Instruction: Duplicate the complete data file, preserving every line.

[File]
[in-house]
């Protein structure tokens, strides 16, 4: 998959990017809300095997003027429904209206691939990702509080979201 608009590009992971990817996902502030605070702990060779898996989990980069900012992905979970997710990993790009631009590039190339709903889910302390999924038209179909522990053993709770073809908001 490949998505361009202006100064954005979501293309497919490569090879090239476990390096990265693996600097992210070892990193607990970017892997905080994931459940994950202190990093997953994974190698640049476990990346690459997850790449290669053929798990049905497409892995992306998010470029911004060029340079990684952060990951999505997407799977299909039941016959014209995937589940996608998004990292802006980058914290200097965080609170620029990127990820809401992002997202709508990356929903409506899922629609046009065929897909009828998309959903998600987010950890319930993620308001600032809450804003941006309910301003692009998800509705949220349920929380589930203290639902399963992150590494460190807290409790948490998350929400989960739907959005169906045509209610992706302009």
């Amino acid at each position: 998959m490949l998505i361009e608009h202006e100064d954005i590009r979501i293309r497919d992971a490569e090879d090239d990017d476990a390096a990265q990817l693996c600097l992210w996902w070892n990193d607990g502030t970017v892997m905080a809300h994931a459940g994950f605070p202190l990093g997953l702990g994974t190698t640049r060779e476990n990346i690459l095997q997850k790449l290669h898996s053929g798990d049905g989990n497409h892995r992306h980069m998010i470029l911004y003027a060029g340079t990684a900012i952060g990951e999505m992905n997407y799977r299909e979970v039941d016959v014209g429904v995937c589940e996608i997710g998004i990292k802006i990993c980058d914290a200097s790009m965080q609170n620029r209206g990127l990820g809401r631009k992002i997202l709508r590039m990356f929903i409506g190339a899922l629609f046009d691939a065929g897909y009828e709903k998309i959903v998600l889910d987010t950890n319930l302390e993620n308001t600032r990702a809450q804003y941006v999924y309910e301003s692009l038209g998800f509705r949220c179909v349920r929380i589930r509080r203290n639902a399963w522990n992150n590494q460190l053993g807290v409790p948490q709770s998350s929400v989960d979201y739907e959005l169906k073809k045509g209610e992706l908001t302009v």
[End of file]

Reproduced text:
[in-house]
């Protein structure tokens, strides 16, 4: 998959990017809300095997003027429904209206691939990702509080979201 608009590009992971990817996902502030605070702990060779898996989990980069900012992905979970997710990993790009631009590039190339709903889910302390999924038209179909522990053993709770073809908001 490949998505361009202006100064954005979501293309497919490569090879090239476990390096990265693996600097992210070892990193607990970017892997905080994931459940994950202190990093997953994974190698640049476990990346690459997850790449290669053929798990049905497409892995992306998010470029911004060029340079990684952060990951999505997407799977299909039941016959014209995937589940996608998004990292802006980058914290200097965080609170620029990127990820809401992002997202709508990356929903409506899922629609046009065929897909009828998309959903998600987010950890319930993620308001600032809450804003941006309910301003692009998800509705949220349920929380589930203290639902399963992150590494460190807290409790948490998350929400989960739907959005169906045509209610992706302009």
């Amino acid at each position: 998959m490949l998505i361009e608009h202006e100064d954005i590009r979501i293309r497919d992971a490569e090879d090239d990017d476990a390096a990265q990817l693996c600097l992210w996902w070892n990193d607990g502030t970017v892997m905080a809300h994931a459940g994950f605070p202190l990093g997953l702990g994974t190698t640049r060779e476990n990346i690459l095997q997850k790449l290669h898996s053929g798990d049905g989990n497409h892995r992306h980069m998010i470029l911004y003027a060029g340079t990684a900012i952060g990951e999505m992905n997407y799977r299909e979970v039941d016959v014209g429904v995937c589940e996608i997710g998004i990292k802006i990993c980058d914290a200097s790009m965080q609170n620029r209206g990127l990820g809401r631009k992002i997202l709508r590039m990356f929903i409506g190339a899922l629609f046009d691939a065929g897909y009828e709903k998309i959903v998600l889910d987010t950890n319930l302390e993620n308001t600032r990702a809450q804003y941006v999924y309910e301003s692009l038209g998800f509705r949220c179909v349920r929380i589930r509080r203290n639902a399963w522990n992150n590494q460190l053993g807290v409790p948490q709770s998350s929400v989960d979201y739907e959005l169906k073809k045509g209610e992706l908001t302009v």